Turmeric is a perennial plant that comes from India where it thrives in the hot, wet conditions. Turmeric comes from the rhizomes (part of the root system) of the plant which are crushed and then dried to produce the orange-yellow powder which is used widely for both flavour and colour. Famous as a key component in Indian curries, turmeric is also used in a range of food stuff for its strong colouring properties.
Apart from flavour and colour, Turmeric is a great anti-inflammatory and is thought to provide positive benefits for arthritis, circulation and certain cancers.
Paprika is made from dried and ground capsicum, or sometimes chilli, and has long been popular in Eastern Europe and Spain. Hungary in particular has developed a range of styles of paprika that feature heavily in their national cuisine.
The colour of paprika can vary from bright red to red-brown depending on the type of pepper used. But beware the orange paprika. This is the colour of capsaicin, the compound that gives chillies and capsicums their ‘heat’. Paprika is used for seasoning and to provide colour.
3. Chilli Pepper
Chilli is part of the capsicum family and has been used in cooking since the dawn of civilisation (or thereabouts). Red chilli peppers give food a ‘hot’ sensation that is caused by the compound capsaicim which binds to pain receptors in the mouth and throat, tricking the brain into thinking these areas are feeling something very hot. It can be used freshly chopped or dried and ground into a powder.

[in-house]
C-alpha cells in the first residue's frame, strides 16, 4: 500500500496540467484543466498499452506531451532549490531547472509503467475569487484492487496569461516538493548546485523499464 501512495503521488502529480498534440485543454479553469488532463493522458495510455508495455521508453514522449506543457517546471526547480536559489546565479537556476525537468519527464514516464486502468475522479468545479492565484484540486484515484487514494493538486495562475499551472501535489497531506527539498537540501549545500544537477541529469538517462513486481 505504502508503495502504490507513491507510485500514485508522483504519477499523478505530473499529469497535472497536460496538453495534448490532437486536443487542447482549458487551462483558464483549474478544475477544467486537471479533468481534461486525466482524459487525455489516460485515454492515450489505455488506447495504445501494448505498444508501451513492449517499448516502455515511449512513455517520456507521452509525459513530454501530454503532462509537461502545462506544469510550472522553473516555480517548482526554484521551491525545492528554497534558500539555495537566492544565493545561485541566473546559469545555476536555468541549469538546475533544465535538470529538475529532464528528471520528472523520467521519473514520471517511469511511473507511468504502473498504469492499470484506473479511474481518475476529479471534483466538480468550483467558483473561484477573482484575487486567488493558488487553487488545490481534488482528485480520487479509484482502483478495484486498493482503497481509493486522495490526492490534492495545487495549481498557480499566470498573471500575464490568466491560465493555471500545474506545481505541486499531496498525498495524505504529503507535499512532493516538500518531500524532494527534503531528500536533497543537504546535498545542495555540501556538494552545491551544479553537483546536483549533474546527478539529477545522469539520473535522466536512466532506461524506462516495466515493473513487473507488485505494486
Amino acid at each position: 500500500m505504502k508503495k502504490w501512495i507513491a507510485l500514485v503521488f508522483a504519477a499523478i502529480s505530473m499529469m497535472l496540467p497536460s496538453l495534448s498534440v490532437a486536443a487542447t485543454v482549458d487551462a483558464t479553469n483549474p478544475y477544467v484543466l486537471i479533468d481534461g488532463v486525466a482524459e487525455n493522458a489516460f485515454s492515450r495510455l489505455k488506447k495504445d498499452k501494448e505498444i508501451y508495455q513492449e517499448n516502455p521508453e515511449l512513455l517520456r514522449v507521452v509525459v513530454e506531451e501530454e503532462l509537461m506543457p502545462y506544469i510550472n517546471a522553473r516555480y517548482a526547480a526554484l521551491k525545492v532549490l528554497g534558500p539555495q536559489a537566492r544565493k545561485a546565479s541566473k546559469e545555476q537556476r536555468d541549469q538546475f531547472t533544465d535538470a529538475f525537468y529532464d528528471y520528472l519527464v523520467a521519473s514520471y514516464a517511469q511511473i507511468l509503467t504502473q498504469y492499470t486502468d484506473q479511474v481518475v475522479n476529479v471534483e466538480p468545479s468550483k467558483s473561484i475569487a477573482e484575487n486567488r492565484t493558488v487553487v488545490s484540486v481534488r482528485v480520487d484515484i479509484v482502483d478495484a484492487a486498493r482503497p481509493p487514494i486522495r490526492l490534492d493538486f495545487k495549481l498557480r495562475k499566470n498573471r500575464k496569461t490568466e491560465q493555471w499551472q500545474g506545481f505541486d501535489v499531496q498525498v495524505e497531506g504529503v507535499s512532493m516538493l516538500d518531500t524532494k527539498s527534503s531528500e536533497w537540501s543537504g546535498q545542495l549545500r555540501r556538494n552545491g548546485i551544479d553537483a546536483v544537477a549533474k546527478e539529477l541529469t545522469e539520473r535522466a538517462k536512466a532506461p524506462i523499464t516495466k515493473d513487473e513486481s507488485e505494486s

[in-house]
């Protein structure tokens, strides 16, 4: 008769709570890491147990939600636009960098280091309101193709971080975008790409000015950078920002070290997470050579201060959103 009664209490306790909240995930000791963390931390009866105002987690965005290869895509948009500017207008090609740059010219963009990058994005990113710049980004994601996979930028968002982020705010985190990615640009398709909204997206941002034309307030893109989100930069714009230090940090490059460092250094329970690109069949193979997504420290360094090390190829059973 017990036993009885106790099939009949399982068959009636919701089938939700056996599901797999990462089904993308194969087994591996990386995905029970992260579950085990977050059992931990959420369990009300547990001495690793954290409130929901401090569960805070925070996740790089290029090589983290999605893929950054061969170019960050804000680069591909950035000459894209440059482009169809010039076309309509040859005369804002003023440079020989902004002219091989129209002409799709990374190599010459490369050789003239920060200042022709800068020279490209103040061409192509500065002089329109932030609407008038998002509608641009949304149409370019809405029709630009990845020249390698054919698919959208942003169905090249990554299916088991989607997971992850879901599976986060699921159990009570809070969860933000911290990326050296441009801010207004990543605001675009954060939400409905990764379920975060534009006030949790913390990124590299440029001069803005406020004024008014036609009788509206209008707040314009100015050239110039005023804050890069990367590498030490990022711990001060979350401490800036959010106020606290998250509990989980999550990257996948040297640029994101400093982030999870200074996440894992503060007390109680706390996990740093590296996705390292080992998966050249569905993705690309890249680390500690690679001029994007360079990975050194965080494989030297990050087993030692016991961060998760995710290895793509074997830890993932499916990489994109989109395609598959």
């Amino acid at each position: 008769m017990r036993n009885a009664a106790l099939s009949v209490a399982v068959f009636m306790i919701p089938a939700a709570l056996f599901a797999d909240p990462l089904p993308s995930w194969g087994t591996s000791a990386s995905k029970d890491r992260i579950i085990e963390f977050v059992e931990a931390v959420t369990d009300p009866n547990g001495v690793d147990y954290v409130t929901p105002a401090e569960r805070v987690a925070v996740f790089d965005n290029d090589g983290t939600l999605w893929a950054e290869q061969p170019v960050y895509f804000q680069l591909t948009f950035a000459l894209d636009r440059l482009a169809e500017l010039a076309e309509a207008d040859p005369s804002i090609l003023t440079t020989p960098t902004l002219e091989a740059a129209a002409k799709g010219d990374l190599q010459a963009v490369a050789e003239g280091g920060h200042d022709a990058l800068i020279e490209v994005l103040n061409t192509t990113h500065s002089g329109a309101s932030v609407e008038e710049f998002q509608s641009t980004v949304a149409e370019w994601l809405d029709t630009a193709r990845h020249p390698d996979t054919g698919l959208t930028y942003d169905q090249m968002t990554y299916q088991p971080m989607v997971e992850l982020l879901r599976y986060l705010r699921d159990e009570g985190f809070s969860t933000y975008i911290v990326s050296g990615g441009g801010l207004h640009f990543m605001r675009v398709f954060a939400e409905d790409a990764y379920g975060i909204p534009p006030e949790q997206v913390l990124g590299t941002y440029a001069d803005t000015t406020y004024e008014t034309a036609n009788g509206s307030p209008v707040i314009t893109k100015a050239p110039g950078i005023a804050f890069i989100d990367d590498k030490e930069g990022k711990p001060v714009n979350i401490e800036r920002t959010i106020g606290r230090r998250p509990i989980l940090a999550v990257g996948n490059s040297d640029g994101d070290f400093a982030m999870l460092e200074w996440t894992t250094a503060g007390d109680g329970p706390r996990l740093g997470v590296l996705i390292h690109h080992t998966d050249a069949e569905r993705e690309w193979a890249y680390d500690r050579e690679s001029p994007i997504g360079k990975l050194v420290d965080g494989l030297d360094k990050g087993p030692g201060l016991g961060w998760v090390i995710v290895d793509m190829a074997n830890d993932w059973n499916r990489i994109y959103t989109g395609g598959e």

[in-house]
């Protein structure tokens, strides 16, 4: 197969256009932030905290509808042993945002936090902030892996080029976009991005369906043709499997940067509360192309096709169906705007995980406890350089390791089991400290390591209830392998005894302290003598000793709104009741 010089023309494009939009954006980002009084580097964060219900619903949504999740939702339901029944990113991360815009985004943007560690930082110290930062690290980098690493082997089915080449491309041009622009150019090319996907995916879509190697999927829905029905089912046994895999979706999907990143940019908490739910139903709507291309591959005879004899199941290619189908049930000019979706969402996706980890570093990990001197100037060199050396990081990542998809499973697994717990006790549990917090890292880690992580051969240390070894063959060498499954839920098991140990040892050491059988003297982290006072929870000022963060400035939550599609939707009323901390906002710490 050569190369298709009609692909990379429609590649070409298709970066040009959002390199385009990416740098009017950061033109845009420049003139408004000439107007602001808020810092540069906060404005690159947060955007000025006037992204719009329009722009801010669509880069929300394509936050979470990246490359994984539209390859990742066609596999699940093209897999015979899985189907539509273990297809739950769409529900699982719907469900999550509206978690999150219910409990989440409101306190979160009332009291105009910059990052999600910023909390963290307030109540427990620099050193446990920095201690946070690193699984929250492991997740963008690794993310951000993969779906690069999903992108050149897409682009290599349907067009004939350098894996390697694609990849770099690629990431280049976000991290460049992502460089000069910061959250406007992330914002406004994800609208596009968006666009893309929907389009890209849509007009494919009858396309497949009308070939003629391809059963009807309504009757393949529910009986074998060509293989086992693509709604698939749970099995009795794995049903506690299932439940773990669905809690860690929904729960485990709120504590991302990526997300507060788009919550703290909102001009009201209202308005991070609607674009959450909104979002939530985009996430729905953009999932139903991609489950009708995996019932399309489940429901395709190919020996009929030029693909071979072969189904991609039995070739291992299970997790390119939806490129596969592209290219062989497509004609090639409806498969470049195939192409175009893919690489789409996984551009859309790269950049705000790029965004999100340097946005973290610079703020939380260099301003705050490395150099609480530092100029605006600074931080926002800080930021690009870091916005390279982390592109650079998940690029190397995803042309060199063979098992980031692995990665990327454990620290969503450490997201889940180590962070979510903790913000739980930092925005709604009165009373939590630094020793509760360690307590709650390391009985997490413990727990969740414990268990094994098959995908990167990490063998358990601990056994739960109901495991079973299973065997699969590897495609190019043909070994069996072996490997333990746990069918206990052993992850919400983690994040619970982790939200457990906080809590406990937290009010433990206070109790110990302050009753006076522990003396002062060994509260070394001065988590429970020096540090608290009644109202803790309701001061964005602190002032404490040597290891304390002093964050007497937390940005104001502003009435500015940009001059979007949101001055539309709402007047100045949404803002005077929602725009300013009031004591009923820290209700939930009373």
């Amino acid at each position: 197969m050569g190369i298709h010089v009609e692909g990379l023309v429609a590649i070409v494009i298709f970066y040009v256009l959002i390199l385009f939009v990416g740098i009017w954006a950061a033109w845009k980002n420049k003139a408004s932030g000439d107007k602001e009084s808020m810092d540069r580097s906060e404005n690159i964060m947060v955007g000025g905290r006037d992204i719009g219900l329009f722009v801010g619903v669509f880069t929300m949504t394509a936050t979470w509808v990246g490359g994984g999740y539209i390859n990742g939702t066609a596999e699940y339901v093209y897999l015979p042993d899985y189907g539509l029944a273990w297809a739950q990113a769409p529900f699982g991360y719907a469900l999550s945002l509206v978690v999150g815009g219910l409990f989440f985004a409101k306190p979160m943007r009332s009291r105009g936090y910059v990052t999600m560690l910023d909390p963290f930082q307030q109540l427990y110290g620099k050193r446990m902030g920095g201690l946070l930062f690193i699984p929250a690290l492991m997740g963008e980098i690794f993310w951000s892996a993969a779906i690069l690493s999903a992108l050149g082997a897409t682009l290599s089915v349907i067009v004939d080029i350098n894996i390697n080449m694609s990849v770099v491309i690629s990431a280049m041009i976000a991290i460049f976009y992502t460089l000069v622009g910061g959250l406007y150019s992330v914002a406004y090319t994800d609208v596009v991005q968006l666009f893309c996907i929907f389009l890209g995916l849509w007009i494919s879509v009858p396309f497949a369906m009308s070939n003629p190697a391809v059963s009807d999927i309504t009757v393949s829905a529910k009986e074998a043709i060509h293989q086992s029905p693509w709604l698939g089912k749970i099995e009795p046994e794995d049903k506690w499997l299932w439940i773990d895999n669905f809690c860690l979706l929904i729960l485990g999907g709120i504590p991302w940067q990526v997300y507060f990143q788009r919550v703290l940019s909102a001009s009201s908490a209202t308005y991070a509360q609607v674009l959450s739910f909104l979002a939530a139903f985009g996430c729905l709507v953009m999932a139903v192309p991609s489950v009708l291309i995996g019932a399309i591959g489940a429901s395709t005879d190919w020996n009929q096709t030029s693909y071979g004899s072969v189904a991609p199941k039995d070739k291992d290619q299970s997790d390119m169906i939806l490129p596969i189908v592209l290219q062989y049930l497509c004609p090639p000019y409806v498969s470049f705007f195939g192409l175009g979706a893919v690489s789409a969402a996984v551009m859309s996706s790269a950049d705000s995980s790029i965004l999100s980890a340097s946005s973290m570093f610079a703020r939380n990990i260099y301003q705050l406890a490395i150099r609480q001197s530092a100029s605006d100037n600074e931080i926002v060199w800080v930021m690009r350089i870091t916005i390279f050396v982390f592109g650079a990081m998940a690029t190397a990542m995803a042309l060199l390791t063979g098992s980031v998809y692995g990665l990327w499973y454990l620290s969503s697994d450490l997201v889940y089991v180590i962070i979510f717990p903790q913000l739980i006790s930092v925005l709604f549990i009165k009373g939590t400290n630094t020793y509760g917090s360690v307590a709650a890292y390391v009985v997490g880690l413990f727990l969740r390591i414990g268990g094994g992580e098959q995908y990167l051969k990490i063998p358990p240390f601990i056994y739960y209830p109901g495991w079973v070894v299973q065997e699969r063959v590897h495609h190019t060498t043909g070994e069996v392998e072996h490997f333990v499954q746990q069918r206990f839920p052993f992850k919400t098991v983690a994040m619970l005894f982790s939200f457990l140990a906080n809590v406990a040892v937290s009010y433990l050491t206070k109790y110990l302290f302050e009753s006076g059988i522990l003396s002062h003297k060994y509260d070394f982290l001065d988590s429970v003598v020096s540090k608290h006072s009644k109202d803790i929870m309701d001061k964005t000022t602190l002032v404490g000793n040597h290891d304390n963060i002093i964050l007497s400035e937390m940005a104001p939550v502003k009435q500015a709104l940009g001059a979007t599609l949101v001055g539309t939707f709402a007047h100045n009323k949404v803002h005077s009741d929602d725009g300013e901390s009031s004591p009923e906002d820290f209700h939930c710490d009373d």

Chilli is used widely in Indian, Asian and South American foods, providing an extra dimension of flavour and spiciness to almost any savoury dish.
Cinnamon comes from the inside layers of the bark of a tropical tree known as Cinnamomum. The bark is stripped from the tree in the rainy season when the bark is wet, then dried and allowed to curl into the familiar stick shape we are familiar with.
This is a super flexible spice that has been used in cooking for thousands of years. It’s slightly sweet and therefore good in dessert dishes that have cooked fruits and custard. It’s also great with savoury dishes, particularly anything with pumpkin. Try it on toast, in coffee, sprinkled on tarts and even roast meats.
1. Black Pepper
Peppercorns are the seeds of a perennial vine that is thought to have originated in southern India, but which is now grown widely in tropical areas of the world, particularly in Asia.
Pepper seeds can be harvested at different times to produce slightly different results, but in general they are green when first harvested as unripe seeds. They are then put through a fermentation or blanching process which turns the green seeds black. At this point the black outer casing can be removed to reveal the white pepper.
Pepper is the most widely traded and used spice in the world, featuring regularly in most cuisines to add a heated spiciness caused by a compound called piperine. Freshly ground pepper can lift the taste profile of many dishes and is often used in conjunction with salt to enhance flavours. It’s also a good sneeze inducer if you feel like a good sneeze.
Salt is not included and perhaps should be, but it’s a mineral, not a spice, and probably not that good for us. It was nicely put to me the other day – ‘spices come from the seeds of plants, herbs come from the leaves of plants, salt comes from the sea or mines’.